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Martin Polanco: What Does a Resume Objective Look Like? Should I Have One?

Martin Polanco

When creating a resume, you may notice the tendency on resumes to include an “objective statement” explains Martin Polanco. As of late, this has become less common; however, if your resume is lacking an objective statement and your job search requires one (i.e., you will not be considered for a position without one), it’s important to know what type of information should make up your objective statement.

Oftentimes, people will use their resume’s objective section as an opportunity to explain why they are qualified for the particular role they are applying for or are at least interested in pursuing. This can come off lazy because if potential employers cared about why you wanted the job, they would have asked during interview rounds.

The question of whether resumes need a “personal statement” or a personal objective is a common one. The answer depends on what type of job you’re seeking. According to Career Mosaic, an online resume writing service, your best bet is not to use the traditional objective in most cases.

However, if you are so directed by a job listing or have been advised otherwise by a personal career coach, then the following categories will help you think about what information might go into such an objective section:

I. A “Career Objective” Statement

This category focuses on the applicant’s future career plans rather than current skills and abilities. This type of wording provides employers with information that may show whether they would be interested in hiring you for the long term. To write an effective “career objective” statement, list your ideal job title or broad department that you would like to work in and then state how your skills fit into that role.

II. An “Accomplishment Statement”

This type of resume personal statement is more appropriate for experienced applicants who have had notable accomplishments in their past jobs or internships. To write one, think of experiences where you have overcome obstacles, helped your team succeed or taken on a new responsibility before anyone else did. Then explain what happened and why it was important to your previous employer’s company success.

III. A “Skills Summary” Statement

This resume personal statement is intended to show off some of the skills you possess that would be beneficial to your prospective employer. To write one, list 3-5 skills that you feel would be important for the role and why, explaining how you’ve acquired each of those abilities and how they could help you succeed in the new job.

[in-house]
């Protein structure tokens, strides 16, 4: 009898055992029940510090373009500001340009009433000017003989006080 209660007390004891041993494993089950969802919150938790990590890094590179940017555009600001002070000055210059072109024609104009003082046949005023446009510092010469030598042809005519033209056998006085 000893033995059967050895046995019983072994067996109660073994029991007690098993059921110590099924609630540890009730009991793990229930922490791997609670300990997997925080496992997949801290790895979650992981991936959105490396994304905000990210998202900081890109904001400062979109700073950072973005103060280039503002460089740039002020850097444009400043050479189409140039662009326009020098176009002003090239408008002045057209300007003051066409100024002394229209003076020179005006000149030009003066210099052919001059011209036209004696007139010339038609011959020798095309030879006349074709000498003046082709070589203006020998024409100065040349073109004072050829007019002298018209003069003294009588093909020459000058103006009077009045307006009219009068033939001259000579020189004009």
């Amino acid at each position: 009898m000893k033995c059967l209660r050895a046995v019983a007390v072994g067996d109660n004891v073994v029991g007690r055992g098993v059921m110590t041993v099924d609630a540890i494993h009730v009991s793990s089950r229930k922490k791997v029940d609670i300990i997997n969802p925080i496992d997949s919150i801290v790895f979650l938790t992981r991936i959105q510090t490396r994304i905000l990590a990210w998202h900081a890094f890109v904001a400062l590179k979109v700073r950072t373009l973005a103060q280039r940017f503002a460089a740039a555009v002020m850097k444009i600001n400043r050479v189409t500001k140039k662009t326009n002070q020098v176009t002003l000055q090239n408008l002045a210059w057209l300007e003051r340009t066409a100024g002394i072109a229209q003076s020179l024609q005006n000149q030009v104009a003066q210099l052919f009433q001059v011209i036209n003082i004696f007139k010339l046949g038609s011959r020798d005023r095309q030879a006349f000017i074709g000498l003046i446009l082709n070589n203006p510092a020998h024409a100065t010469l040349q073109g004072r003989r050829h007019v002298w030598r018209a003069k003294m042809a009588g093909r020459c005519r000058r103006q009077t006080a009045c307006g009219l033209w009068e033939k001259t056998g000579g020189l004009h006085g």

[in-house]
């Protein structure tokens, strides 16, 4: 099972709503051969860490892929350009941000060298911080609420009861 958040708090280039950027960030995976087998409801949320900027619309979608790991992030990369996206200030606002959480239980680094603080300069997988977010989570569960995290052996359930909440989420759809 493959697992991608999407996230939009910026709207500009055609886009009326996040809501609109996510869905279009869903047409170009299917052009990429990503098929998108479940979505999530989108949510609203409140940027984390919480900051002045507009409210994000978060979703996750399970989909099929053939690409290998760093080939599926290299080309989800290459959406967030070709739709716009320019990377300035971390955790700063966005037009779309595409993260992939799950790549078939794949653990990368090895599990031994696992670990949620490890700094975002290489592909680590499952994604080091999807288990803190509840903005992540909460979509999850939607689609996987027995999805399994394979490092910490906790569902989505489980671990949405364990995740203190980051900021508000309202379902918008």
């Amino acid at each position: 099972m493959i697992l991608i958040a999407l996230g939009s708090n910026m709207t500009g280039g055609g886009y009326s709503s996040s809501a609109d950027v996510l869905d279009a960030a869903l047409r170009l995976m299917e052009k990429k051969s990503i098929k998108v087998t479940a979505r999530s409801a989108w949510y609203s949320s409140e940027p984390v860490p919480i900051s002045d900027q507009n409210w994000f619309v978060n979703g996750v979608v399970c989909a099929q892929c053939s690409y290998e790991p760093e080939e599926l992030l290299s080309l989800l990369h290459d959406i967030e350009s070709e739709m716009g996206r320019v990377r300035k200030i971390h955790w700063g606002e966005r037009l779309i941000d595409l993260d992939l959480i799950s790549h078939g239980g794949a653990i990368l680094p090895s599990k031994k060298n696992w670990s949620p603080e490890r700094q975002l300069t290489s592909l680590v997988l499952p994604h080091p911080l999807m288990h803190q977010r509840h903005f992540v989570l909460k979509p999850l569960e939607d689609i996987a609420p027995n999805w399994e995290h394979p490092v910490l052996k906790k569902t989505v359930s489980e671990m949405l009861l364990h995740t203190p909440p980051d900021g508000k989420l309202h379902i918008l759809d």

IV. A “Statement about You”

This type of resume personal statement is used by applicants who do not have a specific job title or department in mind but instead want to highlight their personality traits or non-work related interests. According to Career Mosaic, this can be risky because it might make it seem like you are applying for every open position under the sun without really caring about anything in particular. However, if you choose this method, explain how your interests make you well suited to thrive in your prospective career says Martin Polanco.

V. A “Career Profile” Statement

This resume personal statement is used when you are applying to work for a company that has a very specific culture or mission (think Google) and you want to show off how closely your own beliefs align with theirs. To write one, create an acronym using the name of their company as the first letters in each word. Then list 4-5 accomplishments or skills that relate to this acronym, explaining why they’re important and what they say about you as a potential employee who fits into their workplace culture.

VI. A “Job Objective” Statement

The most traditional option is simply to use an objective section at the top of your that states which position you are applying for and where you saw the listing explains Martin Polanco. This is also appropriate if you are a new college graduate who does not yet have concrete career aspirations but just wants to get your foot in the door somewhere. This statement should be customized to each job, rather than written once and then used over and over again for every position that interests you.


The best option for you is largely dependent on where and how you found the listing as well as your individual personality, so it’s important to read the description carefully and consider what will make an employer want to hire you. Then, spend some time thinking about what those key elements are and how they can be woven into a coherent and compelling statement that tells them just why they should interview you.


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